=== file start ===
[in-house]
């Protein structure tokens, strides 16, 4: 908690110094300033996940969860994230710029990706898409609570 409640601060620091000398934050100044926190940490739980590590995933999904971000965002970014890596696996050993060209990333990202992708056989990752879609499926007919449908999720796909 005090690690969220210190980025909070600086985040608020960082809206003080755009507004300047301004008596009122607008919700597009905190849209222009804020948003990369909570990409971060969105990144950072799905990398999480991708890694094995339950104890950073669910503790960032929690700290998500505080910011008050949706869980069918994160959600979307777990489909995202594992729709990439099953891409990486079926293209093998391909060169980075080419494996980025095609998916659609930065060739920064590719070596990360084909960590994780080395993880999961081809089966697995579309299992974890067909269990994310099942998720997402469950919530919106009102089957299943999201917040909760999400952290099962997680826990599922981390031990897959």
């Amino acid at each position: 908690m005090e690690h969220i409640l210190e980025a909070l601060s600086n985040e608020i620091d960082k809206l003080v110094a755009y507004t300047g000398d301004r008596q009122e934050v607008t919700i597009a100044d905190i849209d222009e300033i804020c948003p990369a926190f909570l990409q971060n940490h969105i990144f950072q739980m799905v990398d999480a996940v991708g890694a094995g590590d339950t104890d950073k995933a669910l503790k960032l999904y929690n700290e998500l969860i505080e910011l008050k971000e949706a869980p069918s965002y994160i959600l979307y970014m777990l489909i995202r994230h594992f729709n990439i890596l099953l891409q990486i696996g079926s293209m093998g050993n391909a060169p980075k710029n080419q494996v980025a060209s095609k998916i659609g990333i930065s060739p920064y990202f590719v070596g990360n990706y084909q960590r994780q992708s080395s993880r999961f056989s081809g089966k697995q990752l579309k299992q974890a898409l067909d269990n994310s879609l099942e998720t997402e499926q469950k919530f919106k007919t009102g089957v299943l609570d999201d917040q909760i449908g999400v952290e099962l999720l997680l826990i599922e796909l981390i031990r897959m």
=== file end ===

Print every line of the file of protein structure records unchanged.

[in-house]
């Protein structure tokens, strides 16, 4: 908690110094300033996940969860994230710029990706898409609570 409640601060620091000398934050100044926190940490739980590590995933999904971000965002970014890596696996050993060209990333990202992708056989990752879609499926007919449908999720796909 005090690690969220210190980025909070600086985040608020960082809206003080755009507004300047301004008596009122607008919700597009905190849209222009804020948003990369909570990409971060969105990144950072799905990398999480991708890694094995339950104890950073669910503790960032929690700290998500505080910011008050949706869980069918994160959600979307777990489909995202594992729709990439099953891409990486079926293209093998391909060169980075080419494996980025095609998916659609930065060739920064590719070596990360084909960590994780080395993880999961081809089966697995579309299992974890067909269990994310099942998720997402469950919530919106009102089957299943999201917040909760999400952290099962997680826990599922981390031990897959």
């Amino acid at each position: 908690m005090e690690h969220i409640l210190e980025a909070l601060s600086n985040e608020i620091d960082k809206l003080v110094a755009y507004t300047g000398d301004r008596q009122e934050v607008t919700i597009a100044d905190i849209d222009e300033i804020c948003p990369a926190f909570l990409q971060n940490h969105i990144f950072q739980m799905v990398d999480a996940v991708g890694a094995g590590d339950t104890d950073k995933a669910l503790k960032l999904y929690n700290e998500l969860i505080e910011l008050k971000e949706a869980p069918s965002y994160i959600l979307y970014m777990l489909i995202r994230h594992f729709n990439i890596l099953l891409q990486i696996g079926s293209m093998g050993n391909a060169p980075k710029n080419q494996v980025a060209s095609k998916i659609g990333i930065s060739p920064y990202f590719v070596g990360n990706y084909q960590r994780q992708s080395s993880r999961f056989s081809g089966k697995q990752l579309k299992q974890a898409l067909d269990n994310s879609l099942e998720t997402e499926q469950k919530f919106k007919t009102g089957v299943l609570d999201d917040q909760i449908g999400v952290e099962l999720l997680l826990i599922e796909l981390i031990r897959m």